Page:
Top Trump Adviser Caught Fabricating Source For His Books


Only the best people, right? Wrong. Despite President Donald Trump notoriously using that phrase to describe the staffers he’d chosen to take on board, the actual behavior of his closest associates tells a markedly different, more deeply questionable story. Now, one of his top and most infamous trade advisers has been outed for having pointed to a fake source for multiple books he wrote. Peter Navarro employed that source, which he named Ron Vara (an anagram of his last name), for some eyecatching and at times even racially derogatory quotes about the Chinese.

The fake source came to light when people were looking into his history and could find no evidence that Vara actually existed. Navarro and one of his colleagues explained away the nonexistence of Ron Vara as a joke. One-time Navarro co-author Greg Autry admitted:

‘You’re not going to find Ron Vara… We do try to have a little bit of fun. If anybody wants to not enjoy that, they’re welcome to.’

When confronted, Navarro himself added, besides rather egomaniacally comparing the character to “Alfred Hitchcock appearing briefly in cameo in his movies”:

‘[Ron Vara is a] whimsical device and pen name I’ve used throughout the years for opinions and purely entertainment value, not as a source of fact… [It’s] refreshing that somebody finally figured out an inside joke that has been hiding in plain sight for years.’

To be clear, this “entertainment” has included direct racism about Chinese people, and the true author of that — who apparently thinks it’s no big deal to have lied about the sentiments’ origins — is now a close adviser to the president of the United States.

Trump relies on Navarro for significant matters; he was apparently the only key Trump adviser who supported Trump’s plan for a trade war against China, for instance.

And that globally reverberating policy stance is founded on the counsel of a man who wrote in 2011, which was not that long ago:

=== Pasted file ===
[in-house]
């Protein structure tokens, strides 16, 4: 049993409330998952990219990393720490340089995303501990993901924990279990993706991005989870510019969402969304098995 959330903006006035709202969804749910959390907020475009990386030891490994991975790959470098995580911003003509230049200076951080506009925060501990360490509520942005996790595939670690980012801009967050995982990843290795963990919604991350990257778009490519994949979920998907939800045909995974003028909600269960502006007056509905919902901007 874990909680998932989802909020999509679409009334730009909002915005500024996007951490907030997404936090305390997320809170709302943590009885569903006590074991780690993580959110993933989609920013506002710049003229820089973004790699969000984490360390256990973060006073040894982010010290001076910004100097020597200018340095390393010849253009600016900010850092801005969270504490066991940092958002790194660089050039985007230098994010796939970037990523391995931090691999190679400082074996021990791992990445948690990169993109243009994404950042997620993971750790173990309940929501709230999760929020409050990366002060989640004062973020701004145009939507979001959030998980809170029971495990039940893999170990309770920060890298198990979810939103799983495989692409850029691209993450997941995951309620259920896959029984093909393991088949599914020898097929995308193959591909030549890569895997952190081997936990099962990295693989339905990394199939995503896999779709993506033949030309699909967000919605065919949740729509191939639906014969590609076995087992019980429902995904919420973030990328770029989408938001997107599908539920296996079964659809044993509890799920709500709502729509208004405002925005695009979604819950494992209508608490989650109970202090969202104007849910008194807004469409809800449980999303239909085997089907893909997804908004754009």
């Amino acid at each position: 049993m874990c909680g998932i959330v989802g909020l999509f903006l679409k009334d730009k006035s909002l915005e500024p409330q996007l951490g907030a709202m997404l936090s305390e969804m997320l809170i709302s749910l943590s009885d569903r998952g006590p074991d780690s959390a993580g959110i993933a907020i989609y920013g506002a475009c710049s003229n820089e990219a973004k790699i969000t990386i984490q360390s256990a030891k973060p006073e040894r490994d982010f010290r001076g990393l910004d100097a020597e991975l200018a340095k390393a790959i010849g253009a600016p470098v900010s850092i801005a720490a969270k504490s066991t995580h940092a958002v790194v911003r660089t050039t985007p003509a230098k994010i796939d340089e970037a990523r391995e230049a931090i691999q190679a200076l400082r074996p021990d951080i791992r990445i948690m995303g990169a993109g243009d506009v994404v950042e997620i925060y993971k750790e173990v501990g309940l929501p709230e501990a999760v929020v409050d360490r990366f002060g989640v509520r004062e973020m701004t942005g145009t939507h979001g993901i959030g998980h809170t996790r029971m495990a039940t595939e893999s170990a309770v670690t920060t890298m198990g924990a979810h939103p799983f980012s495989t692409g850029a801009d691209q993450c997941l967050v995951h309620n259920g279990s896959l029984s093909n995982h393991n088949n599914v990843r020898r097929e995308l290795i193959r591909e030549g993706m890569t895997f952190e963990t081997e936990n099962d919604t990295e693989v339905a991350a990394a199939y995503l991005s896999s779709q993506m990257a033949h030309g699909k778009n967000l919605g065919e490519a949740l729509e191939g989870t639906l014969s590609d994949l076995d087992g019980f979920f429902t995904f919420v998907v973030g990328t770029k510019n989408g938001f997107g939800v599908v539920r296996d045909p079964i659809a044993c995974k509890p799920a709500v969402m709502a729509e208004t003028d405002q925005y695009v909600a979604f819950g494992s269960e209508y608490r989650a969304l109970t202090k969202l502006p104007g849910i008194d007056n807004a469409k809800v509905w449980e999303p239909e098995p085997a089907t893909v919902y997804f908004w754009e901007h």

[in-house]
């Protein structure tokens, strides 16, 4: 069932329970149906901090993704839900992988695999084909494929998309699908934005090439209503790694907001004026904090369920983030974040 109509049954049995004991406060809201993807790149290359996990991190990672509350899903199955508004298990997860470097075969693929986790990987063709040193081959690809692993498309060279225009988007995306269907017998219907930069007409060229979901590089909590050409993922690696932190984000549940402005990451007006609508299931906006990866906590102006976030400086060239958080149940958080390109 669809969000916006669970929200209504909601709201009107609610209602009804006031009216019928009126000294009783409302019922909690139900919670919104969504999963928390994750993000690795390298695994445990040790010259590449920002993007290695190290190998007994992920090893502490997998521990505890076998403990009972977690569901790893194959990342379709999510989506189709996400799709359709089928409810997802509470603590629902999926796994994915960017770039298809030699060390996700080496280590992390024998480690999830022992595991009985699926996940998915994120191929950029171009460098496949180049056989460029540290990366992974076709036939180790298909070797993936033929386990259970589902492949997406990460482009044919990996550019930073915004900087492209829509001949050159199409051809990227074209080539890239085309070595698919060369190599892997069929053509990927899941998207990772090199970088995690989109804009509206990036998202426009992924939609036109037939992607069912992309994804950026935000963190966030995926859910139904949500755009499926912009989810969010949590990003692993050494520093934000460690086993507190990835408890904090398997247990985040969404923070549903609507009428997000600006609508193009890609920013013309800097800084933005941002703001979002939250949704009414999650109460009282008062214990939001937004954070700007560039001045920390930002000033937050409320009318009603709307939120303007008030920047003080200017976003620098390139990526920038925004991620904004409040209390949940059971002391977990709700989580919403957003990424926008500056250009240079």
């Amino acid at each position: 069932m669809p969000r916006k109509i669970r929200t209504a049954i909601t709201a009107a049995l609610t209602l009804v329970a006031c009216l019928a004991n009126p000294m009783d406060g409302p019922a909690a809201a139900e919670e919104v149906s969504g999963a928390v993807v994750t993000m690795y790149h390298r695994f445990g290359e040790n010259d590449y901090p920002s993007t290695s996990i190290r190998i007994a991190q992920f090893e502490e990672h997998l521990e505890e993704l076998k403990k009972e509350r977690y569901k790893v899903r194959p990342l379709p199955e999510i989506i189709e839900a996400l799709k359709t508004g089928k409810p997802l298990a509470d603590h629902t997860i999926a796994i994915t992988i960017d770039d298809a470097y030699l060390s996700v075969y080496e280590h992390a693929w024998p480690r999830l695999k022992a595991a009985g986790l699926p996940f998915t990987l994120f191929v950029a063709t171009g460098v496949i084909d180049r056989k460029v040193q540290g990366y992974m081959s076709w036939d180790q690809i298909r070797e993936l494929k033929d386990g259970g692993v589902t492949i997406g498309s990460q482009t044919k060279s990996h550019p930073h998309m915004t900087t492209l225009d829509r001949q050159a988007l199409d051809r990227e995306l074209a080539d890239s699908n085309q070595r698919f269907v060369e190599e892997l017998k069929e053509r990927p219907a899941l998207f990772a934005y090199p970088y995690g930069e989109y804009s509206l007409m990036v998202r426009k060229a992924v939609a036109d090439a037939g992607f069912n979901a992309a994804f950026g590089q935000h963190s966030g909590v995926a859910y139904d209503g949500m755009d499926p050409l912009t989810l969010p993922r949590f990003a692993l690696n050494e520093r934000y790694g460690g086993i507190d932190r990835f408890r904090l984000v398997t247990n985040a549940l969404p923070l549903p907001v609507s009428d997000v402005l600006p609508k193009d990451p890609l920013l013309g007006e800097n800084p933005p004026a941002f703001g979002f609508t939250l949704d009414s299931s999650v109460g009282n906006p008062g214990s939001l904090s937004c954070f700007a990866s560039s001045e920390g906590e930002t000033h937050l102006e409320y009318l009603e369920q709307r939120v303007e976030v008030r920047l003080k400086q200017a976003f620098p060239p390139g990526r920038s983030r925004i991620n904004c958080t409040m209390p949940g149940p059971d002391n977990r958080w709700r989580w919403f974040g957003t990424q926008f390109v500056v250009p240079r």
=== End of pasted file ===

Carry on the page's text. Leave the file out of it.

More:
‘Only the Chinese can turn a leather sofa into an acid bath, a baby crib into a lethal weapon, and a cellphone battery into heart-piercing shrapnel.’

That’s no doubt one of the most poignant examples, in which Navarro seeks to paint Chinese people as some kind of mindless production machines or something on the immediate basis of absolutely nothing outside of their ethnic background. Other points at which Vara makes an appearance were at least somewhat less derogatory, but still off the edge. At one point, “he” insists that you’ve “got to be nuts to eat Chinese food.”

Navarro, for his part, has been and continues to be dismissed by those in the economics profession. University of Michigan professor Justin Wolfer quipped at one point that he “stands so far outside the mainstream that he endorses few of the key tenets of the profession.”

Notably enough, Glenn Hubbard, who co-authored a book with Navarro that came out in 2011 in which “Ron Vara” makes an appearance, claims he didn’t know that Vara didn’t actually exist and that he does not approve of what Navarro did. It’s not as though that’s likely to stop Navarro anytime soon, however.